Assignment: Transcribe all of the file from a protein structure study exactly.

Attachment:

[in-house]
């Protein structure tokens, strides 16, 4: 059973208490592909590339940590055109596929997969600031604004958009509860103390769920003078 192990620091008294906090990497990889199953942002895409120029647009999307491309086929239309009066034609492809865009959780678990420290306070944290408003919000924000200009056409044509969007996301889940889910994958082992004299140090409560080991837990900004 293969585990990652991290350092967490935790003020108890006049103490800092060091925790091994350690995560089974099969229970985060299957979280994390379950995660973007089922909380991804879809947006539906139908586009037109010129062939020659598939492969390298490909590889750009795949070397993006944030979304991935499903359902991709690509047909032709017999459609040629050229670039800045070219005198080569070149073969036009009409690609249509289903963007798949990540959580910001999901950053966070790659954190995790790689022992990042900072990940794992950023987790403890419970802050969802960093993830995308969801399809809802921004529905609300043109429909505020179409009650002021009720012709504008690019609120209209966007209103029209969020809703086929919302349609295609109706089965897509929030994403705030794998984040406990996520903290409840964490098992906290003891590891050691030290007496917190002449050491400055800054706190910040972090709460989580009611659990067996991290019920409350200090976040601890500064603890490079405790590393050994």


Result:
[in-house]
């Protein structure tokens, strides 16, 4: 059973208490592909590339940590055109596929997969600031604004958009509860103390769920003078 192990620091008294906090990497990889199953942002895409120029647009999307491309086929239309009066034609492809865009959780678990420290306070944290408003919000924000200009056409044509969007996301889940889910994958082992004299140090409560080991837990900004 293969585990990652991290350092967490935790003020108890006049103490800092060091925790091994350690995560089974099969229970985060299957979280994390379950995660973007089922909380991804879809947006539906139908586009037109010129062939020659598939492969390298490909590889750009795949070397993006944030979304991935499903359902991709690509047909032709017999459609040629050229670039800045070219005198080569070149073969036009009409690609249509289903963007798949990540959580910001999901950053966070790659954190995790790689022992990042900072990940794992950023987790403890419970802050969802960093993830995308969801399809809802921004529905609300043109429909505020179409009650002021009720012709504008690019609120209209966007209103029209969020809703086929919302349609295609109706089965897509929030994403705030794998984040406990996520903290409840964490098992906290003891590891050691030290007496917190002449050491400055800054706190910040972090709460989580009611659990067996991290019920409350200090976040601890500064603890490079405790590393050994």